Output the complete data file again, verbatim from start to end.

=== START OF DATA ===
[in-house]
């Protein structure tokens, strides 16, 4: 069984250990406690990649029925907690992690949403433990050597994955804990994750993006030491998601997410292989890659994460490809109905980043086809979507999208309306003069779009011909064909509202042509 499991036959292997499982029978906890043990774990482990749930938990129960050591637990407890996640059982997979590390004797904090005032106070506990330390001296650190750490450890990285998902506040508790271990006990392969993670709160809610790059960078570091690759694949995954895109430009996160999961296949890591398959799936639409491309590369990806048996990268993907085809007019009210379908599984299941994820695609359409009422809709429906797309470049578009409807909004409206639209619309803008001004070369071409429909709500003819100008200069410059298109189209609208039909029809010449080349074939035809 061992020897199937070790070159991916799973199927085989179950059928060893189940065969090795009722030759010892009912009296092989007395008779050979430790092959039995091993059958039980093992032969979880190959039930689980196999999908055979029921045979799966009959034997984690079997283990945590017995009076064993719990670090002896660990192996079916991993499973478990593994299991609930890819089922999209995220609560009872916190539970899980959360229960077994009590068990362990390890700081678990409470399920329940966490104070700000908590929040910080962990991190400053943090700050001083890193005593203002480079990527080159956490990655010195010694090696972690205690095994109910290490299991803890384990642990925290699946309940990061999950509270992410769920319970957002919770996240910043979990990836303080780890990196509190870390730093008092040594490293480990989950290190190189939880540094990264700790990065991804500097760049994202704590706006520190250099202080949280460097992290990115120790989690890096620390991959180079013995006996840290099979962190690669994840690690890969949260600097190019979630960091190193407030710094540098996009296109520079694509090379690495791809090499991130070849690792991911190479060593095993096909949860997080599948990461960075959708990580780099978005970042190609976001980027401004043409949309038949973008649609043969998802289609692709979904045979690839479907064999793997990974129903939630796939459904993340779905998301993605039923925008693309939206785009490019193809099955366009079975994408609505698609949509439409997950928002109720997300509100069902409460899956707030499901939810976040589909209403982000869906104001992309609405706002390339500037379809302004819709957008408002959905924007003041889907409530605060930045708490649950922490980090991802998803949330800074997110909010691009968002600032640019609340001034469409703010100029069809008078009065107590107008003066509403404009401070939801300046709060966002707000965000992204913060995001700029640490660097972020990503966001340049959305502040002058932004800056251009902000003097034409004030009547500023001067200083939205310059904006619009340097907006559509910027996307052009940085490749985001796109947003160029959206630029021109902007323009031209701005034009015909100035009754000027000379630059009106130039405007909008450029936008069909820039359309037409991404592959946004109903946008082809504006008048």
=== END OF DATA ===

[in-house]
């Protein structure tokens, strides 16, 4: 069984250990406690990649029925907690992690949403433990050597994955804990994750993006030491998601997410292989890659994460490809109905980043086809979507999208309306003069779009011909064909509202042509 499991036959292997499982029978906890043990774990482990749930938990129960050591637990407890996640059982997979590390004797904090005032106070506990330390001296650190750490450890990285998902506040508790271990006990392969993670709160809610790059960078570091690759694949995954895109430009996160999961296949890591398959799936639409491309590369990806048996990268993907085809007019009210379908599984299941994820695609359409009422809709429906797309470049578009409807909004409206639209619309803008001004070369071409429909709500003819100008200069410059298109189209609208039909029809010449080349074939035809 061992020897199937070790070159991916799973199927085989179950059928060893189940065969090795009722030759010892009912009296092989007395008779050979430790092959039995091993059958039980093992032969979880190959039930689980196999999908055979029921045979799966009959034997984690079997283990945590017995009076064993719990670090002896660990192996079916991993499973478990593994299991609930890819089922999209995220609560009872916190539970899980959360229960077994009590068990362990390890700081678990409470399920329940966490104070700000908590929040910080962990991190400053943090700050001083890193005593203002480079990527080159956490990655010195010694090696972690205690095994109910290490299991803890384990642990925290699946309940990061999950509270992410769920319970957002919770996240910043979990990836303080780890990196509190870390730093008092040594490293480990989950290190190189939880540094990264700790990065991804500097760049994202704590706006520190250099202080949280460097992290990115120790989690890096620390991959180079013995006996840290099979962190690669994840690690890969949260600097190019979630960091190193407030710094540098996009296109520079694509090379690495791809090499991130070849690792991911190479060593095993096909949860997080599948990461960075959708990580780099978005970042190609976001980027401004043409949309038949973008649609043969998802289609692709979904045979690839479907064999793997990974129903939630796939459904993340779905998301993605039923925008693309939206785009490019193809099955366009079975994408609505698609949509439409997950928002109720997300509100069902409460899956707030499901939810976040589909209403982000869906104001992309609405706002390339500037379809302004819709957008408002959905924007003041889907409530605060930045708490649950922490980090991802998803949330800074997110909010691009968002600032640019609340001034469409703010100029069809008078009065107590107008003066509403404009401070939801300046709060966002707000965000992204913060995001700029640490660097972020990503966001340049959305502040002058932004800056251009902000003097034409004030009547500023001067200083939205310059904006619009340097907006559509910027996307052009940085490749985001796109947003160029959206630029021109902007323009031209701005034009015909100035009754000027000379630059009106130039405007909008450029936008069909820039359309037409991404592959946004109903946008082809504006008048």